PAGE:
An interest rate on a loan or a deposit that does not change over time. See Floating Rate.

FLAT

See Matched Book.

FLOAT

As a general term, it means uninvested or idle funds.

In terms of checks, it refers to uncollected funds, which are funds which have not yet become available for use.

FLOATER

Generally refers to a CMO whose interest rate goes up (or down) as market rates go up (or down), as opposed to being fixed. See Inverse Floater.

FLOATING RATE

Variable rate or adjustable rate. A rate on a loan, bond or deposit that changes over time, as other rates change. The conditions under which the rate will float are spelled out in the underlying agreement. See Fixed Rate.

FLOOR

A capital markets product in which the writer or seller of the floor guarantees to the buyer that a given reference rate (interest, foreign exchange, or commodity) will not drop below a certain value. If it does, the writer will make payments to the buyer based on the difference in rates and the notional principal agreed to. See Cap, Collar, Forward Rate Agreement.

FLOOR PLAN

A loan to an auto dealer to finance its inventory of cars. The loan is tied to each specific car, and when a given car is sold, that part of the loan is to be repaid.

FLOOR RATE

The rate below which a floor will begin to make payments. See Cap, Cap Rate.

FLOWER BOND

Certain issues of US treasury bonds that would be accepted by the US government at face value (regardless of its market value) for the payment of estate taxes. These bonds are no longer created, although some older ones may still be available.

FNMA

See Federal National Mortgage Association.

FOOTSIE

See FT-SE.

FOREIGN EXCHANGE

See FX.

FOREX

See FX.

FORFAITING

Similar in concept to factoring, but generally longer term (often years), and typically covers overseas sales and the political risks associated therewith. A forfaiting house will buy longer term trade acceptances at a discount, if a bank has given its aval.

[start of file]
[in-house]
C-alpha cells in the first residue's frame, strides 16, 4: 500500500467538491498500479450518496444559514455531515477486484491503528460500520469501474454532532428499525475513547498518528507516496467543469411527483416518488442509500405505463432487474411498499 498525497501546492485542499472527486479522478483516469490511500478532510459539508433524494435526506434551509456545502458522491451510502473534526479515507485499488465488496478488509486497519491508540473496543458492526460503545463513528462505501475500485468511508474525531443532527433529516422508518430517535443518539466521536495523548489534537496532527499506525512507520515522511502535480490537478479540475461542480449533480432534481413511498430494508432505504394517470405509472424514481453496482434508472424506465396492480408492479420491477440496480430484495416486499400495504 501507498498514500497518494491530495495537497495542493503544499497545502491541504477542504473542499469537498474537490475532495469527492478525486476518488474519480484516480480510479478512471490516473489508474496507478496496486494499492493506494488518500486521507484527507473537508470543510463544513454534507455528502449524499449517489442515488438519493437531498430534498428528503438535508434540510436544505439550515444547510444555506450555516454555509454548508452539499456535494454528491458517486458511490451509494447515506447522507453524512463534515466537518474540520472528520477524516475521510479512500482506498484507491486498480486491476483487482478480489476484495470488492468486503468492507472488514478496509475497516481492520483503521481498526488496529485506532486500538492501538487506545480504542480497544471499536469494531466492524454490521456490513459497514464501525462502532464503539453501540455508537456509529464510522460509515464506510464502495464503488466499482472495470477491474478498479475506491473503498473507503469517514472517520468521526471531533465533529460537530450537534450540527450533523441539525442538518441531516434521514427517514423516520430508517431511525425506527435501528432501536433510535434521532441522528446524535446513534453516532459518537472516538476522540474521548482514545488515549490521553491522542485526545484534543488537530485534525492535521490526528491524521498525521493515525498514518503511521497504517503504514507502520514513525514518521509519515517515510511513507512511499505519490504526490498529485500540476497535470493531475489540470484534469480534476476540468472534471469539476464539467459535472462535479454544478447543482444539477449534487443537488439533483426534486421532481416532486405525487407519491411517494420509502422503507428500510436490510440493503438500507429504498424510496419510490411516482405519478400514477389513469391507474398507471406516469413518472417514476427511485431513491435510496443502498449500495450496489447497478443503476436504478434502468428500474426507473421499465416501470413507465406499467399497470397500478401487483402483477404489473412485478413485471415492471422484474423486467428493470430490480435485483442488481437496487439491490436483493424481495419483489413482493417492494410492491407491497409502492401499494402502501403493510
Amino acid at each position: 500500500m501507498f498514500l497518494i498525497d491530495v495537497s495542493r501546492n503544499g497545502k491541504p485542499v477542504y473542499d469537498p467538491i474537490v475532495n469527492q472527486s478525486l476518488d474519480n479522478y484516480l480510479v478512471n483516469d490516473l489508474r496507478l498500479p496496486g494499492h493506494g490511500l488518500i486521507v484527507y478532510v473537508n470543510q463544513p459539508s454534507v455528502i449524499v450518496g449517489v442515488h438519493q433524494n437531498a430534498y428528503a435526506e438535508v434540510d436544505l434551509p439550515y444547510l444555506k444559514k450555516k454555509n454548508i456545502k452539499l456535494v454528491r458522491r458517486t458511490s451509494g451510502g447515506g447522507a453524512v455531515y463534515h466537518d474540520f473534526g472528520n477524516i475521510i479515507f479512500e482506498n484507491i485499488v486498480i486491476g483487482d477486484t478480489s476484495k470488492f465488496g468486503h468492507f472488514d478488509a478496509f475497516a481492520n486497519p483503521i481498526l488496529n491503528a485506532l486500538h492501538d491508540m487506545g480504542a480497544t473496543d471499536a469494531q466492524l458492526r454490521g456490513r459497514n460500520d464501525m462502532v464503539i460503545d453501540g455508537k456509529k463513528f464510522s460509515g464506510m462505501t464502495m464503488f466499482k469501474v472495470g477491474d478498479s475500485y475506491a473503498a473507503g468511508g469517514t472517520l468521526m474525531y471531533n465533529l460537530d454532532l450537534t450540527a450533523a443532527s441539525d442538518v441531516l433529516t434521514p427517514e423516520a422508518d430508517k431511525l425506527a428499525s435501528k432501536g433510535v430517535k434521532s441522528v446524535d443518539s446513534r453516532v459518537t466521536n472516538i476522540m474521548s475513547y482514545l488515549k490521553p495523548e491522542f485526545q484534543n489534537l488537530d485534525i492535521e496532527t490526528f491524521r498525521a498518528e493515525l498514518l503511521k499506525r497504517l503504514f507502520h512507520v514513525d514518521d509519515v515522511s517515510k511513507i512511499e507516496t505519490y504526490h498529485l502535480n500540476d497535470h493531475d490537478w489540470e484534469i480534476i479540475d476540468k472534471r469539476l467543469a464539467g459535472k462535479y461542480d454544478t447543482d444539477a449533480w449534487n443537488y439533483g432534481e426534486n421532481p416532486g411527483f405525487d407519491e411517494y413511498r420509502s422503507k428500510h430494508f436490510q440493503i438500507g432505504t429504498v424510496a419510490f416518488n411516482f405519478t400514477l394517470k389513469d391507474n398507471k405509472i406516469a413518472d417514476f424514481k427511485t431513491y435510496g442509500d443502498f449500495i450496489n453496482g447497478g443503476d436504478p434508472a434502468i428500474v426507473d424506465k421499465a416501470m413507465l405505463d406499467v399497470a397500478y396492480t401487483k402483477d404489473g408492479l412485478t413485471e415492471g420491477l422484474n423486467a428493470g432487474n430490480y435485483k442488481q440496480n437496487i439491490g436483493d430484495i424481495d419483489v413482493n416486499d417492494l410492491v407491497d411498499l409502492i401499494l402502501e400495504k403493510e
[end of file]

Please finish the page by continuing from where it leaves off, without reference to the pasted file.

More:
FORTUNE 500

Fortune magazine’s annual list of the 500 largest US companies. Often used to indicate any large company.

FORWARD CONTRACT

An over the counter agreement for the delivery of a commodity at some specified future time. The rate agreed to (the forward rate) is locked in and doesn’t change, even though delivery (settlement) may not take place for some time, and the value of the commodity may have changed in the interim. The intent is to protect against adverse price movements. See Futures Contract, Spot Rate.

FORWARD RATE AGREEMENT

FRA. An over the counter capital markets product in which the writer or seller of the FRA makes a payment to the buyer if a given interest rate exceeds a certain value, and the buyer pays the seller if the rate is below. The amount paid is a function of the difference in rates and the notional principal agreed to. See Cap, Collar, Floor.

401(k)

A type of defined contribution plan. Named for the section of the Internal Revenue Code that governs these plans.

403(b)

A type of defined contribution plan. Named for the section of the Internal Revenue Code that governs these plans. They are available to employees of tax-exempt organizations and school systems.

404(c)

A set of minimum standards for defined contribution plans, that, if met by the plan sponsor, exempts the sponsor from liability for breach of fiduciary obligation to the plan participants. The standards specify the minimum investment choices that must be offered to the participants, among other features.